We open up on the evening of March 5, 1982, with the dead body of John Belushi being reeled into a morgue. Suddenly, he awakens as if nothing had happened to him, and is about to undergo an autopsy. Frightened and confused, John goes back to retrace his steps, and find out what went wrong with his life. Meanwhile, journalist Bob Woodward researches Belushi's life as he prepares to write a book about the late comic actor. The story climaxes with Woodward directly conversing with Belushi during the actor's dying moments.Written by
After seeing the DVD release of the Blues Brothers, and their mention of "Wired" on Belushi's bio, my boyfriend and I were hungry for more information on John Belushi. I had heard of "Wired" but didn't know too much about it and found it way in the back of the local rental store. I understand that Dan Akroyd was really p***ed over this movie and I thought it was because it didn't portray them in a good light. But that had nothing to do with it.
The movie starts out okay, until they wheel in John's body to the morgue. When he wakes up on the autopsy table, and decides to run for it, then begins the utter tastelessness of this movie. John is subjected to viewing his life and all of the turmoil he created with "Angel," a Puerto Rican cab driver with a wicked sense of humor -- subjecting him to criticism and attempting to try to get him to cross over.
The two actors who portray John and Dan look nothing even remotely close to the real actors, (let alone anyone else related for that matter, i.e., Lorne Michaels,) making it difficult to really try to concentrate on them and how they were in real life... but that is the tip of the iceberg.
I believe this was supposed to be an "artsy" film -- John constantly being tormented by drugs (i.e., the powdered soap in the bathroom being cocaine,) in such a way that was also difficult to follow. The flashbacks are choppy, also making it difficult to understand.
Probably the most tasteless scene was when John is (literally,) forced to undergo his autopsy and is in pain while they remove his heart to weigh it, saying that it was abnormally large due to drug use, obesity, yeah, we get the point without the grotesque portrayal.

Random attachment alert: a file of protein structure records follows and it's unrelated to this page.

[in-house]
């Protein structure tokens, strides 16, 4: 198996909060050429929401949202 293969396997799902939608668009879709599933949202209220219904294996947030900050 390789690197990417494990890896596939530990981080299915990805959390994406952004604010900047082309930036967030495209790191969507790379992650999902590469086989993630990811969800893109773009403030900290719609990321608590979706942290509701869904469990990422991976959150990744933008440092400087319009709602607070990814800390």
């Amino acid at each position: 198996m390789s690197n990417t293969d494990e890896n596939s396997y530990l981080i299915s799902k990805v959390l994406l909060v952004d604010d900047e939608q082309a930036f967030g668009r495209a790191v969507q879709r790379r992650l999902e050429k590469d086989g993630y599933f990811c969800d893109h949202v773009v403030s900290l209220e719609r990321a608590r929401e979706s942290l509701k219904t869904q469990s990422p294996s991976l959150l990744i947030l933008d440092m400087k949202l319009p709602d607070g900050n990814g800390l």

There are very few other actors we know of in the movie, (where's Carrie Fisher for instance? They were incredibly close. And Jim Belushi would have been a great person to show,) it looks VERY cheaply made, (we felt it looked as if the graphics were from the early 80s or late 70s,) it felt as if it was filmed in about a week and all in all, didn't show the side to John at all. I felt I knew a little bit more about him from watching episodes of Saturday Night Live.
On one last note, Bob Woodward comes across narcissistic by placing himself in the movie, arguing with John about writing his life story. For someone who was supposed to be very highbrow, concerning the bust on Nixon, his calibur of person could match any writer in the National Enquirer, and therefore losing my interest in any of his work from this point forward.
SKIP THIS MOVIE. If you want to see more on John, watch his movies, see clips of Dan Akroyd talking about him or hope someone has the taste to make another movie on John that goes along the lines of "Man on the Moon," which is ultimately what we were expecting. I guess this was a "moral" kind of movie -- you know, don't do drugs, but I guess the creators of this film didn't understand that his death made a number of people (like Carrie Fisher,) stop doing drugs altogether for that reason.
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